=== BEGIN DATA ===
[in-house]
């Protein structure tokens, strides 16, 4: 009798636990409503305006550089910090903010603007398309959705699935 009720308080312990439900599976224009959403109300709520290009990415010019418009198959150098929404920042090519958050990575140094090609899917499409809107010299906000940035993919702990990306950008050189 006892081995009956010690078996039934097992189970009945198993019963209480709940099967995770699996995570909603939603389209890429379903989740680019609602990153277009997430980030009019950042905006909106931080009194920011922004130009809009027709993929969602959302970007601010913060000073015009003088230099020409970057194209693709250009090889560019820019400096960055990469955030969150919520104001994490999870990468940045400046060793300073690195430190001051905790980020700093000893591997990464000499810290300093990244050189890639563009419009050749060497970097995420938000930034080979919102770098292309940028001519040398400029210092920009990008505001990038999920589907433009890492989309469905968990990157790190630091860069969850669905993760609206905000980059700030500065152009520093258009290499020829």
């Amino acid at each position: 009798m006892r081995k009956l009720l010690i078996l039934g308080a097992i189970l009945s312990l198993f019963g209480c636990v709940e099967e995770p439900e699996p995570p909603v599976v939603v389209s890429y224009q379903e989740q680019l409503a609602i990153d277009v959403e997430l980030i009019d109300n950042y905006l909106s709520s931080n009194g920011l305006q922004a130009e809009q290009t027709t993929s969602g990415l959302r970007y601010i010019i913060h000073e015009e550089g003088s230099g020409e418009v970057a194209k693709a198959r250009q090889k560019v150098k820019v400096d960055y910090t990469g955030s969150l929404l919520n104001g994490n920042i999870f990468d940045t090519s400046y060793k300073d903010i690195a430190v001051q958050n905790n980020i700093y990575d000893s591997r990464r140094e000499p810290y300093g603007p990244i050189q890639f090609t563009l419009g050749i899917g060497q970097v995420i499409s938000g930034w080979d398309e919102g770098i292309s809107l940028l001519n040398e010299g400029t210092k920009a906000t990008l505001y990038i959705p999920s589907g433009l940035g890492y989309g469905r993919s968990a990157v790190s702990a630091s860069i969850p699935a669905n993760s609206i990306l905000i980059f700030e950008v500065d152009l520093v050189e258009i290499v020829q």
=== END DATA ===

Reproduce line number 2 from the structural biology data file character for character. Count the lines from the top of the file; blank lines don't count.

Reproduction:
């Protein structure tokens, strides 16, 4: 009798636990409503305006550089910090903010603007398309959705699935 009720308080312990439900599976224009959403109300709520290009990415010019418009198959150098929404920042090519958050990575140094090609899917499409809107010299906000940035993919702990990306950008050189 006892081995009956010690078996039934097992189970009945198993019963209480709940099967995770699996995570909603939603389209890429379903989740680019609602990153277009997430980030009019950042905006909106931080009194920011922004130009809009027709993929969602959302970007601010913060000073015009003088230099020409970057194209693709250009090889560019820019400096960055990469955030969150919520104001994490999870990468940045400046060793300073690195430190001051905790980020700093000893591997990464000499810290300093990244050189890639563009419009050749060497970097995420938000930034080979919102770098292309940028001519040398400029210092920009990008505001990038999920589907433009890492989309469905968990990157790190630091860069969850669905993760609206905000980059700030500065152009520093258009290499020829």